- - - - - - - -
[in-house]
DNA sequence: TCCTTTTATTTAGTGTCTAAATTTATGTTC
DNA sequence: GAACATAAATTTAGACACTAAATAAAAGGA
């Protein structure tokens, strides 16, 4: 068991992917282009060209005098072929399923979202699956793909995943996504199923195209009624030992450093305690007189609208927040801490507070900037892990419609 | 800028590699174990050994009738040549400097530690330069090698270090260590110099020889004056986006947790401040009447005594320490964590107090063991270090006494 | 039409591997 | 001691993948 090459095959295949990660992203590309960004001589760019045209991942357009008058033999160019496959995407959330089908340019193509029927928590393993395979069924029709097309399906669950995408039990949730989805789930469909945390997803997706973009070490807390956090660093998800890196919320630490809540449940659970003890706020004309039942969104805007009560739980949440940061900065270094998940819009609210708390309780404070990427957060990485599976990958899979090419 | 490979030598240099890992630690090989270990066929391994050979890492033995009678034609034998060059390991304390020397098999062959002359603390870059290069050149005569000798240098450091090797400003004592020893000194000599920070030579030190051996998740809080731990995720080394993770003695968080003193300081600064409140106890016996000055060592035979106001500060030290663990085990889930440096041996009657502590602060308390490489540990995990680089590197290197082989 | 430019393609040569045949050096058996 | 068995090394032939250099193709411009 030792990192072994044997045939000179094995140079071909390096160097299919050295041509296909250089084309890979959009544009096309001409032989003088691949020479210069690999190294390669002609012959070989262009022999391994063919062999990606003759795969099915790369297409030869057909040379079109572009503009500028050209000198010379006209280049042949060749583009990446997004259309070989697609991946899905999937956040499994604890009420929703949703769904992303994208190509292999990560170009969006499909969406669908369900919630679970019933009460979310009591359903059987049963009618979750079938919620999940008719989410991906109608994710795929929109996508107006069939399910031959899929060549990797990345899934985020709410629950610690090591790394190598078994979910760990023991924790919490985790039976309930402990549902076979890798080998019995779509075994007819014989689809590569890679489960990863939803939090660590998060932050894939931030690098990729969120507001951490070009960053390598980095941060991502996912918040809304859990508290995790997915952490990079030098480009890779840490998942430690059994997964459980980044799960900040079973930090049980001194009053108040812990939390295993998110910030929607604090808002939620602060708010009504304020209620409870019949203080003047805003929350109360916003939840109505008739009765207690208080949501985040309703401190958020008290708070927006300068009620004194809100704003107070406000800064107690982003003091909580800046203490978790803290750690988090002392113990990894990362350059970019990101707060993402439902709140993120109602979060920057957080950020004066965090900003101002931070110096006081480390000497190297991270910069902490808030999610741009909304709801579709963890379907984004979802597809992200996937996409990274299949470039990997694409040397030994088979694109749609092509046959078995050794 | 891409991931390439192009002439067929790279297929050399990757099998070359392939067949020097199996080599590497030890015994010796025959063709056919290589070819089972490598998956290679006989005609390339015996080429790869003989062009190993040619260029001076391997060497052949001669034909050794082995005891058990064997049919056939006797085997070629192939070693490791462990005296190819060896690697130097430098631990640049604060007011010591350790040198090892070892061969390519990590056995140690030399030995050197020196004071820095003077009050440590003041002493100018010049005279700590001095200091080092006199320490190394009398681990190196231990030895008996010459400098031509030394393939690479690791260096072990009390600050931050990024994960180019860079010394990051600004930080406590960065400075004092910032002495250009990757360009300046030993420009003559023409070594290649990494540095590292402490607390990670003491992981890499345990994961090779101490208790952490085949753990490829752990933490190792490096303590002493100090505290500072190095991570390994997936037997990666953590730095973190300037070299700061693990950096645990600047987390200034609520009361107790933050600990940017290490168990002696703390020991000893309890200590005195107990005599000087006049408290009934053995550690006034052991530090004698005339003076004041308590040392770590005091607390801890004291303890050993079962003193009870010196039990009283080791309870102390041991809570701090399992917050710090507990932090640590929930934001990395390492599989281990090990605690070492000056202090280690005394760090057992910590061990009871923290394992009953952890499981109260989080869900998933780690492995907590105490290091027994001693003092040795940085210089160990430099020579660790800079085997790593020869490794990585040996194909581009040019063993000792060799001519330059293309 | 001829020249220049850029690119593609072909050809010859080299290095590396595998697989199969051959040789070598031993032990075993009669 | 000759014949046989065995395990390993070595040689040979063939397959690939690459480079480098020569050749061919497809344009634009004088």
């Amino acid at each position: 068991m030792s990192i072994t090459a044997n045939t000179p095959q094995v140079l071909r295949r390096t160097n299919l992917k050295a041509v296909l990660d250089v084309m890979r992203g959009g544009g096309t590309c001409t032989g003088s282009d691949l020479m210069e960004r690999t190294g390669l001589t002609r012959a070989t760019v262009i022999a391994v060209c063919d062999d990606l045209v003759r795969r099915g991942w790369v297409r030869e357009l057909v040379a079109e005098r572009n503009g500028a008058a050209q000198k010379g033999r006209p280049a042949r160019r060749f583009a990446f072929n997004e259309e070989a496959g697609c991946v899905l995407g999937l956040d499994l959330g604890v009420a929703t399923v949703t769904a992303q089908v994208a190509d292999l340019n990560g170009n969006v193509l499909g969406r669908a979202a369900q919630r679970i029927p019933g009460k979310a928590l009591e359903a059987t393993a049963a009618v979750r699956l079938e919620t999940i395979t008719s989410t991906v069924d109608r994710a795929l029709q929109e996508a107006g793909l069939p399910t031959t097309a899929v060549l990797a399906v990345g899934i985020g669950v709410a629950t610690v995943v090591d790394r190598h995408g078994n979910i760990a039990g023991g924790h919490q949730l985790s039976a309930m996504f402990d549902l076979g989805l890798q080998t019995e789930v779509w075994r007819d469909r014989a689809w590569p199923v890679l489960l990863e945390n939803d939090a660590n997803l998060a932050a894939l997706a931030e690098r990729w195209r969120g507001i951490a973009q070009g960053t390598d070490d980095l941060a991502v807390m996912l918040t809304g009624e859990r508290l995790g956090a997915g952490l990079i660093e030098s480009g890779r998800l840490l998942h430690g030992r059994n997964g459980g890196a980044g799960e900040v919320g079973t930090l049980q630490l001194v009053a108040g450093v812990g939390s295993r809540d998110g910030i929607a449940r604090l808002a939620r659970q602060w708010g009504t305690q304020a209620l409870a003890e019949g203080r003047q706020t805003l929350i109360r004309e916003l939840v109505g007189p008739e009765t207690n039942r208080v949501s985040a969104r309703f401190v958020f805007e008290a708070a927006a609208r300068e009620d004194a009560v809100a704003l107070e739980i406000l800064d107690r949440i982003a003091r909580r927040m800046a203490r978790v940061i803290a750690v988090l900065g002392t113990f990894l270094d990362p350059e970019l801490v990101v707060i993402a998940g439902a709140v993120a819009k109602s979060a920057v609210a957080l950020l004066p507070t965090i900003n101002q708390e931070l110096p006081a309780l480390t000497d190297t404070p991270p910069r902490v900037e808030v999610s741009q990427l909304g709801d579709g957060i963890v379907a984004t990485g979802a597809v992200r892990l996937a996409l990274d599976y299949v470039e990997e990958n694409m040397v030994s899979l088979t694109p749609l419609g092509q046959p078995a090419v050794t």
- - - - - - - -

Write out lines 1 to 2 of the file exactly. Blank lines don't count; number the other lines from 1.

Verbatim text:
[in-house]
DNA sequence: TCCTTTTATTTAGTGTCTAAATTTATGTTC